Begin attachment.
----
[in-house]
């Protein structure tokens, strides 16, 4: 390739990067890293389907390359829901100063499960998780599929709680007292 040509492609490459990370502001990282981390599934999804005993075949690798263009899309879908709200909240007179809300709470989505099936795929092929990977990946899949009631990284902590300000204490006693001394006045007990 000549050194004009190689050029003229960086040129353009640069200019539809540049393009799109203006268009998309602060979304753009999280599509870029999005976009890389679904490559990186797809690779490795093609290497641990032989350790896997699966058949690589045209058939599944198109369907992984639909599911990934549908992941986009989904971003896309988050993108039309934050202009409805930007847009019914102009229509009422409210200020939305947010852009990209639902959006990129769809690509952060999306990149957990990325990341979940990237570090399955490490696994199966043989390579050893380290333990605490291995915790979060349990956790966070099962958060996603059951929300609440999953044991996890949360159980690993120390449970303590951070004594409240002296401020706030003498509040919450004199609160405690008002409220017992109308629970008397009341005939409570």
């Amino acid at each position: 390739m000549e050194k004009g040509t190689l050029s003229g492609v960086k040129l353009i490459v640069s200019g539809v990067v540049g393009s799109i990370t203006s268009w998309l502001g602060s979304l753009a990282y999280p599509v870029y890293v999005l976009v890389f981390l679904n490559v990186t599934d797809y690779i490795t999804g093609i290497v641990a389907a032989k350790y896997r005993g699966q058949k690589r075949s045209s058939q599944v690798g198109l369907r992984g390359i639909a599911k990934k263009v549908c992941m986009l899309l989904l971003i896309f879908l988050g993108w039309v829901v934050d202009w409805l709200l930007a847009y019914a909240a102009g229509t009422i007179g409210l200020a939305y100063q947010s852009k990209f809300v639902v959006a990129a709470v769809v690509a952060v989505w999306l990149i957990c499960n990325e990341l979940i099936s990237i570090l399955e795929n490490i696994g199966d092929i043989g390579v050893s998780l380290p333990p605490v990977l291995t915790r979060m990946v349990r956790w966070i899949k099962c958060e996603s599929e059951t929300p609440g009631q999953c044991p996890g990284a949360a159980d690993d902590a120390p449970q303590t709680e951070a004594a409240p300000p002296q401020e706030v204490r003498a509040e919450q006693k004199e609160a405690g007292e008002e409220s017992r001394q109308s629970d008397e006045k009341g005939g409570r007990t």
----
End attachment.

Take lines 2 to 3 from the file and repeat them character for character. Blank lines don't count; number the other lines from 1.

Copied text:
């Protein structure tokens, strides 16, 4: 390739990067890293389907390359829901100063499960998780599929709680007292 040509492609490459990370502001990282981390599934999804005993075949690798263009899309879908709200909240007179809300709470989505099936795929092929990977990946899949009631990284902590300000204490006693001394006045007990 000549050194004009190689050029003229960086040129353009640069200019539809540049393009799109203006268009998309602060979304753009999280599509870029999005976009890389679904490559990186797809690779490795093609290497641990032989350790896997699966058949690589045209058939599944198109369907992984639909599911990934549908992941986009989904971003896309988050993108039309934050202009409805930007847009019914102009229509009422409210200020939305947010852009990209639902959006990129769809690509952060999306990149957990990325990341979940990237570090399955490490696994199966043989390579050893380290333990605490291995915790979060349990956790966070099962958060996603059951929300609440999953044991996890949360159980690993120390449970303590951070004594409240002296401020706030003498509040919450004199609160405690008002409220017992109308629970008397009341005939409570």
């Amino acid at each position: 390739m000549e050194k004009g040509t190689l050029s003229g492609v960086k040129l353009i490459v640069s200019g539809v990067v540049g393009s799109i990370t203006s268009w998309l502001g602060s979304l753009a990282y999280p599509v870029y890293v999005l976009v890389f981390l679904n490559v990186t599934d797809y690779i490795t999804g093609i290497v641990a389907a032989k350790y896997r005993g699966q058949k690589r075949s045209s058939q599944v690798g198109l369907r992984g390359i639909a599911k990934k263009v549908c992941m986009l899309l989904l971003i896309f879908l988050g993108w039309v829901v934050d202009w409805l709200l930007a847009y019914a909240a102009g229509t009422i007179g409210l200020a939305y100063q947010s852009k990209f809300v639902v959006a990129a709470v769809v690509a952060v989505w999306l990149i957990c499960n990325e990341l979940i099936s990237i570090l399955e795929n490490i696994g199966d092929i043989g390579v050893s998780l380290p333990p605490v990977l291995t915790r979060m990946v349990r956790w966070i899949k099962c958060e996603s599929e059951t929300p609440g009631q999953c044991p996890g990284a949360a159980d690993d902590a120390p449970q303590t709680e951070a004594a409240p300000p002296q401020e706030v204490r003498a509040e919450q006693k004199e609160a405690g007292e008002e409220s017992r001394q109308s629970d008397e006045k009341g005939g409570r007990t």